Ever since “The Room” premiered in 2003, the actors involved have had a profound identity crisis.
The movie now has a cult following as the worst movie ever made. What was supposed to be a small project only a handful of people would ever see has now become something that may never go away.
“I’m still trying to find ways to make sure something else ends up in my obituary,” lead actress Juliette Danielle told The Huffington Post.
In recent years, the majority of the actors involved have created their own projects related to “The Room” in an attempt to take back some sort of ownership of their life narrative from the original creator Tommy Wiseau.
The actor Greg Sestero co-wrote the 2013 memoir The Disaster Artist with Tom Bissell, a journalist Sestero respected for being the first person to write thoughtfully about “The Room” beyond it just being a cult phenomenon. The book focuses mostly on the making of “The Room” with Wiseau, a close friend of his. James Franco and Seth Rogen are adapting it into their own movie.
Bringing in a wider net of people involved with “The Room,” actress Robyn Paris wrote a mockumentary, “The Room Actors: Where Are They Now?,” that highlights how her co-stars can’t escape their past. Paris and Danielle star along with fellow “Room” actors Carolyn Minnott, Dan Janjigian, Kyle Vogt, Philip Haldiman and Greg Ellery. Wiseau and Sestero do not make appearances.
Minnott described getting to hang out again with her old co-stars as like a “high school reunion.”
“The Room Actors: Where Are They Now?” is premiering Friday, Sept. 30, at the Raindance Festival in London, England. The North American premiere will be on Oct. 6 at the Independent Television Festival in Dover, Vermont.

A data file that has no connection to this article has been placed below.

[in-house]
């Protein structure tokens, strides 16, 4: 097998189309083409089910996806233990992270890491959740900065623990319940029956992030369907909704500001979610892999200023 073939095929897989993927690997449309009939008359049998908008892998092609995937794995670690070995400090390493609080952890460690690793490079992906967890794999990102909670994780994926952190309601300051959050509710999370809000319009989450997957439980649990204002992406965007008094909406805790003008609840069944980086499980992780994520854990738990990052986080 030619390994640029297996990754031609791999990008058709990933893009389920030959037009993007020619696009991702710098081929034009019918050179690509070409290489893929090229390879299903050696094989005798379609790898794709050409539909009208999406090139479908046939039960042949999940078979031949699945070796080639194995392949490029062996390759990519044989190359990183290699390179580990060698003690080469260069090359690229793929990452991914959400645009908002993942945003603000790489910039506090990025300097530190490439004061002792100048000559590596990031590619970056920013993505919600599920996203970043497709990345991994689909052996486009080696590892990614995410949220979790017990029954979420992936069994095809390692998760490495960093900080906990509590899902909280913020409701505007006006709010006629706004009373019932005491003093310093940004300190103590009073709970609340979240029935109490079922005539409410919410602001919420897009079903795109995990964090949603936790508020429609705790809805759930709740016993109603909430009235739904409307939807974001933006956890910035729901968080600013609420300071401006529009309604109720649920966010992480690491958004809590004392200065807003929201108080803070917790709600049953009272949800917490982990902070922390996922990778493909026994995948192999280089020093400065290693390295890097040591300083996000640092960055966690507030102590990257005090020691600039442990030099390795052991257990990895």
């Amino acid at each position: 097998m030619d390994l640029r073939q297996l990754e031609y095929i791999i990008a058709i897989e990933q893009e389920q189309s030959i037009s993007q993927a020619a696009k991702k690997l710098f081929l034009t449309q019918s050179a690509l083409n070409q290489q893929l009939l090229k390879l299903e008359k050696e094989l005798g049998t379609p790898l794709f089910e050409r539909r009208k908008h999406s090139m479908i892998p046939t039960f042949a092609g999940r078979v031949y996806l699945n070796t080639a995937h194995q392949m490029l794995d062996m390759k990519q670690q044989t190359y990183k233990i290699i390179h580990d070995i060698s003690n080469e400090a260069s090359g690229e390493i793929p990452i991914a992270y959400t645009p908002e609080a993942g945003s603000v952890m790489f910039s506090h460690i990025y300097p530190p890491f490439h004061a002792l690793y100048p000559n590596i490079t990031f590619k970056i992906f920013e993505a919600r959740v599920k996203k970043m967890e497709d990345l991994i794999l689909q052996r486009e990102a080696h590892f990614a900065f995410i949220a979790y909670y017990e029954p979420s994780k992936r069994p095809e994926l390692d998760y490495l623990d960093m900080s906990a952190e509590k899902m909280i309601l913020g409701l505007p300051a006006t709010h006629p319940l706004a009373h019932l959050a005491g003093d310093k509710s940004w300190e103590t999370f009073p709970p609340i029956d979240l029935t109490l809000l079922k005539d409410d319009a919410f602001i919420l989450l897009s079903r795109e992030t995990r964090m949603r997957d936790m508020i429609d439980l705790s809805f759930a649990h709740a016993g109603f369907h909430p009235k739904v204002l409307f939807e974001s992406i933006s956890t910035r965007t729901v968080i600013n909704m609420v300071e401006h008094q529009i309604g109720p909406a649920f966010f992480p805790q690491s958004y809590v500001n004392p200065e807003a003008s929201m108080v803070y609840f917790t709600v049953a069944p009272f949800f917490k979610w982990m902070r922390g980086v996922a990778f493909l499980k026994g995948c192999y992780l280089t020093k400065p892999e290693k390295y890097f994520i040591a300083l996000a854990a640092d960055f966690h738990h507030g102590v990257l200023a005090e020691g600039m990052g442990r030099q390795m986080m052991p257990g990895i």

The project imagines “The Room” actors’ lives in an exaggerated state of being unable to move on from appearing in the cult classic. Haldiman, who played a character named Denny in “The Room,” starts waiting tables at a Denny’s (with a slightly changed name for legal purposes). While working at the restaurant, the actor has to deal with customers that won’t stop making Denny jokes.
Danielle said the project is “sort of a way to make fun of ourselves, a chance to really get to laugh about it on our terms.”
In a similar attempt of making sense of the whole endeavor, Haldiman created his own comic book, My Big Break, that details both his experiences with Wiseau as well as what it was like to try and make it as an actor in his early 20s. In the first issue, Halidman describes his audition for “The Room” as a “clusterfuck” but ends by admitting, “I really wanted this gig. Whatever it was.”
This is to say, the actors from “The Room” seem to be turning a corner with their relationship to the movie. There is a possible escape from infamy, even if Wiseau has no interest in that. He’s sent angry emails and cease and desists to just about everyone who has tried to do their own thing related to “The Room.”
“He doesn’t like ‘The Room’ actors to come to screenings,” said Paris of the popular theater showings of “The Room” that tend to sell out with fans who want to make fun of the movie together. “He doesn’t like you there. He’s made it clear that we’re not really invited.”
And so it’s understandable those involved with “The Room” want to reclaim ownership in their own ways. Returning to the scene of the crime is also a way to move on. “We want to laugh with the fans,” said Paris.